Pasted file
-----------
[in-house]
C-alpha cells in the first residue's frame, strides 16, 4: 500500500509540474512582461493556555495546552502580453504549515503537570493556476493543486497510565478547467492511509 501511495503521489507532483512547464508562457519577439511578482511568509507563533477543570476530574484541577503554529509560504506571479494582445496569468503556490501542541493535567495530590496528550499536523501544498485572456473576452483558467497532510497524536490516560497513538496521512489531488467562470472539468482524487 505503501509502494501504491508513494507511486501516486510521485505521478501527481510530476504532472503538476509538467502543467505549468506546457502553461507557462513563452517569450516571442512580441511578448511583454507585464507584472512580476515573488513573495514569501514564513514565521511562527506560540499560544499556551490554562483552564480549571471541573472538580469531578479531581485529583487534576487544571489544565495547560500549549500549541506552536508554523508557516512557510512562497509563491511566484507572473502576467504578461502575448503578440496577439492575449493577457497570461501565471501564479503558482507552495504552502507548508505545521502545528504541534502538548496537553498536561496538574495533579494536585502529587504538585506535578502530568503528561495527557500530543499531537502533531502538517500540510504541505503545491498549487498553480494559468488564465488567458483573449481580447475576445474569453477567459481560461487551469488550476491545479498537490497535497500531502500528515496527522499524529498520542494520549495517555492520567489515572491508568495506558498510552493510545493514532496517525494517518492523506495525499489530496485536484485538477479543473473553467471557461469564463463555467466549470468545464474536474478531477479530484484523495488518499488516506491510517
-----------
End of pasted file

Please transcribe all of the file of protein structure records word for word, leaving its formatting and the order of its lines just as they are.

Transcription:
[in-house]
C-alpha cells in the first residue's frame, strides 16, 4: 500500500509540474512582461493556555495546552502580453504549515503537570493556476493543486497510565478547467492511509 501511495503521489507532483512547464508562457519577439511578482511568509507563533477543570476530574484541577503554529509560504506571479494582445496569468503556490501542541493535567495530590496528550499536523501544498485572456473576452483558467497532510497524536490516560497513538496521512489531488467562470472539468482524487 505503501509502494501504491508513494507511486501516486510521485505521478501527481510530476504532472503538476509538467502543467505549468506546457502553461507557462513563452517569450516571442512580441511578448511583454507585464507584472512580476515573488513573495514569501514564513514565521511562527506560540499560544499556551490554562483552564480549571471541573472538580469531578479531581485529583487534576487544571489544565495547560500549549500549541506552536508554523508557516512557510512562497509563491511566484507572473502576467504578461502575448503578440496577439492575449493577457497570461501565471501564479503558482507552495504552502507548508505545521502545528504541534502538548496537553498536561496538574495533579494536585502529587504538585506535578502530568503528561495527557500530543499531537502533531502538517500540510504541505503545491498549487498553480494559468488564465488567458483573449481580447475576445474569453477567459481560461487551469488550476491545479498537490497535497500531502500528515496527522499524529498520542494520549495517555492520567489515572491508568495506558498510552493510545493514532496517525494517518492523506495525499489530496485536484485538477479543473473553467471557461469564463463555467466549470468545464474536474478531477479530484484523495488518499488516506491510517